With local fishermen in Somalia struggling to compete with foreign boats that are ravaging fishing stocks, the government has granted 31 fishing licenses to China. Somali president, Mohamed Abdullahi Farmajo has given fishing rights to foreigners for the first time since he became president last year. The China Overseas Fisheries Association, which represents 150 companies, will be allowed to fish for tuna in Somali waters.
A brief history of illegal fishing on Somalian waters can have its origins traced back to 1991, after the overthrow of President Siad Barre, and the disintegration of Somalia into clan-based fiefdoms that followed. Foreign ships took advantage of a lack of a central government to use prohibited fishing methods like drifts, dynamiting, breaking coral reefs and destroying the coral habitats where lobsters and other coralfish live, reports the Inter Press Service News Agency.
These foreign vessels were mostly from India, Yemen, Spain, Japan, and Pakistan and accrued a lot of revenue from their activities while the local people suffered in terms of depletion of seafood resources, lack of jobs and environmental degradation.
A United Nations report in 2006 said that, in the absence of the country’s at one time serviceable coastguard, Somali waters have become the site of an international “free for all,” with fishing fleets from around the world illegally plundering Somali stocks and freezing out the country’s own rudimentarily-equipped fishermen. According to another U.N. report, an estimated $300 million worth of seafood is stolen from the country’s coastline each year; TIME previously reported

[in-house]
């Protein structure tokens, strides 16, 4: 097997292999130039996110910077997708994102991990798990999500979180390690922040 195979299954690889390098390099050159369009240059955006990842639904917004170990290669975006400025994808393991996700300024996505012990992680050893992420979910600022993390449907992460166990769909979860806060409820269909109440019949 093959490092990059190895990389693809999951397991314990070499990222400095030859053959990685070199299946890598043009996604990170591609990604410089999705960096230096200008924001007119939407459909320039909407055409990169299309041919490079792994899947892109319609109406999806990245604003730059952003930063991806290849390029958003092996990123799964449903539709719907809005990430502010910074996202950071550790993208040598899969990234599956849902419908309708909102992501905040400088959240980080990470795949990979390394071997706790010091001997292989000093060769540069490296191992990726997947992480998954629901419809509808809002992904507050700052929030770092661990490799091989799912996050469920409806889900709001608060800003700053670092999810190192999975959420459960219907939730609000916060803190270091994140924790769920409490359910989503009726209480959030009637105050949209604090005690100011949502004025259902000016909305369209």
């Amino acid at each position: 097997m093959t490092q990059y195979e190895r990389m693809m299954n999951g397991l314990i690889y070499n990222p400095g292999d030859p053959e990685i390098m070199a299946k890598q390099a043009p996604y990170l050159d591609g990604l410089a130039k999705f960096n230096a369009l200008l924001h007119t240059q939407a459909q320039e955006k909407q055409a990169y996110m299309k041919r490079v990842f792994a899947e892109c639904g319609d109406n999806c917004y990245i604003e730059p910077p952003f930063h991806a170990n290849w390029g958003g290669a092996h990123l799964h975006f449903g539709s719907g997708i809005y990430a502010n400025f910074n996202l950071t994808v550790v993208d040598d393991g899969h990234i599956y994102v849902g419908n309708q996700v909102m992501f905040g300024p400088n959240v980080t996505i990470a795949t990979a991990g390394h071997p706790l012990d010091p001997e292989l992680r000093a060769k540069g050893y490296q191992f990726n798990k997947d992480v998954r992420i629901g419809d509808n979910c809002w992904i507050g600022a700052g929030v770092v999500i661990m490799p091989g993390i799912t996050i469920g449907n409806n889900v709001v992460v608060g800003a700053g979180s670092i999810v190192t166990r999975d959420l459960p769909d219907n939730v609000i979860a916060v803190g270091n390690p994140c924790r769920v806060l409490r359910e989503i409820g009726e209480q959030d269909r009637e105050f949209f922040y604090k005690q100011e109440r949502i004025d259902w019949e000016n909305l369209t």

For over a decade, local fishermen have attempted to take matters into their own hands to protect their livelihoods, but they often become violent and turn to pirates after getting familiar with the shared spoils on the sea, on foreign boats, and the despicably lucrative business of kidnapping foreigners and demanding ransoms.
This move raises a genuine concern about the Somalian fishing stocks getting depleted and the livelihoods of local fishermen in a state of flux. However, Somali Fisheries Ministry Adviser, Abdirahman Ahmed told BBC Focus on Africa that up to 24 nautical miles [44km] off the coast are reserved for local fishermen. He also assured that under the license agreement, the ministry can call the ships to the port at any time for inspections.
Theoretically, it seems like a move that will be of great benefit the local Somalian fishermen, but as we know about most things that transpire on this continent, the theoretical and practical are quite far apart, more so when China is involved.